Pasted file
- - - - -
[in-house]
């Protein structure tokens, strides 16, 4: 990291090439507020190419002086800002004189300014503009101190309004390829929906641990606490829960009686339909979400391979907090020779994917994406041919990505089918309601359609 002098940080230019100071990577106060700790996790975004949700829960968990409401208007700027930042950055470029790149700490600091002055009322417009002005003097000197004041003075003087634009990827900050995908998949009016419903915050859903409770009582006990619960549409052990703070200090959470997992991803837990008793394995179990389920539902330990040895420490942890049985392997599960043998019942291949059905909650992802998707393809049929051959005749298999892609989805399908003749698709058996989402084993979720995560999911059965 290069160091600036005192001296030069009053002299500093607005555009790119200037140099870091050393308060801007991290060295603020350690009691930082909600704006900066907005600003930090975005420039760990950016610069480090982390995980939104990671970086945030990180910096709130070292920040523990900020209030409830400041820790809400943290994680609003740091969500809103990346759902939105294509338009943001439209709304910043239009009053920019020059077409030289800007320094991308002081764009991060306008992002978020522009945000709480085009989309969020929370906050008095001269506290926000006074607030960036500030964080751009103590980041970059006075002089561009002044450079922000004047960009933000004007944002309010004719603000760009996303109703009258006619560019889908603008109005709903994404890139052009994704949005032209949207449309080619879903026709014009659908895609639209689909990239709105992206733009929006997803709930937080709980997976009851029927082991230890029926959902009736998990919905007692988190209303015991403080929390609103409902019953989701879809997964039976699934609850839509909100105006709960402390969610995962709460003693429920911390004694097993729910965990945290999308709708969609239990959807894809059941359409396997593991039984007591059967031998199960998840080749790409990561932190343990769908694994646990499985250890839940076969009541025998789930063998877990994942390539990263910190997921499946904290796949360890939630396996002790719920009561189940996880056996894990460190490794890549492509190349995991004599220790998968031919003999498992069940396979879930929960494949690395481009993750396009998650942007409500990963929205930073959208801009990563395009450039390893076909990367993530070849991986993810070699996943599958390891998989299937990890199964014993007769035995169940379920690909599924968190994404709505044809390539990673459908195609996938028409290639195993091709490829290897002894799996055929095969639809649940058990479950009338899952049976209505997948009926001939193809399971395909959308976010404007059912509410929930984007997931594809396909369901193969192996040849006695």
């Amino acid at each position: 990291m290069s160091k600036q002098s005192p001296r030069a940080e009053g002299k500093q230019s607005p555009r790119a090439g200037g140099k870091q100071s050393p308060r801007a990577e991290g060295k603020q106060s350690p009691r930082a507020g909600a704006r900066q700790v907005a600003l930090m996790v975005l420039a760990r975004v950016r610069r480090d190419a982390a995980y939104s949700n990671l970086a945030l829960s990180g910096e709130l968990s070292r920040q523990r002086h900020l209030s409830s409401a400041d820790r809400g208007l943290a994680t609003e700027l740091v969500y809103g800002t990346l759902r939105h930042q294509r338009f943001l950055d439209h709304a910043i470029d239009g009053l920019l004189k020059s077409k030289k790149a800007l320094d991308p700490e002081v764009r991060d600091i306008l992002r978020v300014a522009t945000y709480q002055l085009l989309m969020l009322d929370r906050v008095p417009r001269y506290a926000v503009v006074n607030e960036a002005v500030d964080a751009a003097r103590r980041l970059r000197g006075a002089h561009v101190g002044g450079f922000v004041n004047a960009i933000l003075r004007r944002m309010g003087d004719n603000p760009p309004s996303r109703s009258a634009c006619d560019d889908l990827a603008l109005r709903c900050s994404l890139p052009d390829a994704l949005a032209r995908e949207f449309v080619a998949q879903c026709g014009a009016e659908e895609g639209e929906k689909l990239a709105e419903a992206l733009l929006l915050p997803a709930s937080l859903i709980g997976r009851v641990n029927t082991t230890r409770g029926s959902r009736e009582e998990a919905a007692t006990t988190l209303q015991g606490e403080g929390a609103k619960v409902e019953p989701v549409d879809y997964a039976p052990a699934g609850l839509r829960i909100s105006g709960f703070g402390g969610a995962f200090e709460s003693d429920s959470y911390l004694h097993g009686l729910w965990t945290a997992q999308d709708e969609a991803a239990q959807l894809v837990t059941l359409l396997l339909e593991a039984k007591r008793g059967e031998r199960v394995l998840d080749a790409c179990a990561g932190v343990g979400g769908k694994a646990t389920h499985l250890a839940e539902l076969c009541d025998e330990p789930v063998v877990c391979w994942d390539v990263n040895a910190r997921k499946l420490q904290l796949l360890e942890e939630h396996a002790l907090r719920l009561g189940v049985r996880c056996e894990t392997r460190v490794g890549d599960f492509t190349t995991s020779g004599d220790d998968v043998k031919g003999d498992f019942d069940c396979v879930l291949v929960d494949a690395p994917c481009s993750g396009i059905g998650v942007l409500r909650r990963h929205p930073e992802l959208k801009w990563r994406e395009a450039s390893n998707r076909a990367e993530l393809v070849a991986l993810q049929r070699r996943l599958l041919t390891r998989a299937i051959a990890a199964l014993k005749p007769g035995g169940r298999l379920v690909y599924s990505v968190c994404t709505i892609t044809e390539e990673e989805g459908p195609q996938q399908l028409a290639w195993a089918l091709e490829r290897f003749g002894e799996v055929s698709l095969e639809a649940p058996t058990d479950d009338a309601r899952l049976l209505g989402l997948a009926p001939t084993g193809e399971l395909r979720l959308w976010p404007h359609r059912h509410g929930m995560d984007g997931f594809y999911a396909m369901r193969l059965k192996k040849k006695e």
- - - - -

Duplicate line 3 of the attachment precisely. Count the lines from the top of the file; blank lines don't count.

């Amino acid at each position: 990291m290069s160091k600036q002098s005192p001296r030069a940080e009053g002299k500093q230019s607005p555009r790119a090439g200037g140099k870091q100071s050393p308060r801007a990577e991290g060295k603020q106060s350690p009691r930082a507020g909600a704006r900066q700790v907005a600003l930090m996790v975005l420039a760990r975004v950016r610069r480090d190419a982390a995980y939104s949700n990671l970086a945030l829960s990180g910096e709130l968990s070292r920040q523990r002086h900020l209030s409830s409401a400041d820790r809400g208007l943290a994680t609003e700027l740091v969500y809103g800002t990346l759902r939105h930042q294509r338009f943001l950055d439209h709304a910043i470029d239009g009053l920019l004189k020059s077409k030289k790149a800007l320094d991308p700490e002081v764009r991060d600091i306008l992002r978020v300014a522009t945000y709480q002055l085009l989309m969020l009322d929370r906050v008095p417009r001269y506290a926000v503009v006074n607030e960036a002005v500030d964080a751009a003097r103590r980041l970059r000197g006075a002089h561009v101190g002044g450079f922000v004041n004047a960009i933000l003075r004007r944002m309010g003087d004719n603000p760009p309004s996303r109703s009258a634009c006619d560019d889908l990827a603008l109005r709903c900050s994404l890139p052009d390829a994704l949005a032209r995908e949207f449309v080619a998949q879903c026709g014009a009016e659908e895609g639209e929906k689909l990239a709105e419903a992206l733009l929006l915050p997803a709930s937080l859903i709980g997976r009851v641990n029927t082991t230890r409770g029926s959902r009736e009582e998990a919905a007692t006990t988190l209303q015991g606490e403080g929390a609103k619960v409902e019953p989701v549409d879809y997964a039976p052990a699934g609850l839509r829960i909100s105006g709960f703070g402390g969610a995962f200090e709460s003693d429920s959470y911390l004694h097993g009686l729910w965990t945290a997992q999308d709708e969609a991803a239990q959807l894809v837990t059941l359409l396997l339909e593991a039984k007591r008793g059967e031998r199960v394995l998840d080749a790409c179990a990561g932190v343990g979400g769908k694994a646990t389920h499985l250890a839940e539902l076969c009541d025998e330990p789930v063998v877990c391979w994942d390539v990263n040895a910190r997921k499946l420490q904290l796949l360890e942890e939630h396996a002790l907090r719920l009561g189940v049985r996880c056996e894990t392997r460190v490794g890549d599960f492509t190349t995991s020779g004599d220790d998968v043998k031919g003999d498992f019942d069940c396979v879930l291949v929960d494949a690395p994917c481009s993750g396009i059905g998650v942007l409500r909650r990963h929205p930073e992802l959208k801009w990563r994406e395009a450039s390893n998707r076909a990367e993530l393809v070849a991986l993810q049929r070699r996943l599958l041919t390891r998989a299937i051959a990890a199964l014993k005749p007769g035995g169940r298999l379920v690909y599924s990505v968190c994404t709505i892609t044809e390539e990673e989805g459908p195609q996938q399908l028409a290639w195993a089918l091709e490829r290897f003749g002894e799996v055929s698709l095969e639809a649940p058996t058990d479950d009338a309601r899952l049976l209505g989402l997948a009926p001939t084993g193809e399971l395909r979720l959308w976010p404007h359609r059912h509410g929930m995560d984007g997931f594809y999911a396909m369901r193969l059965k192996k040849k006695e």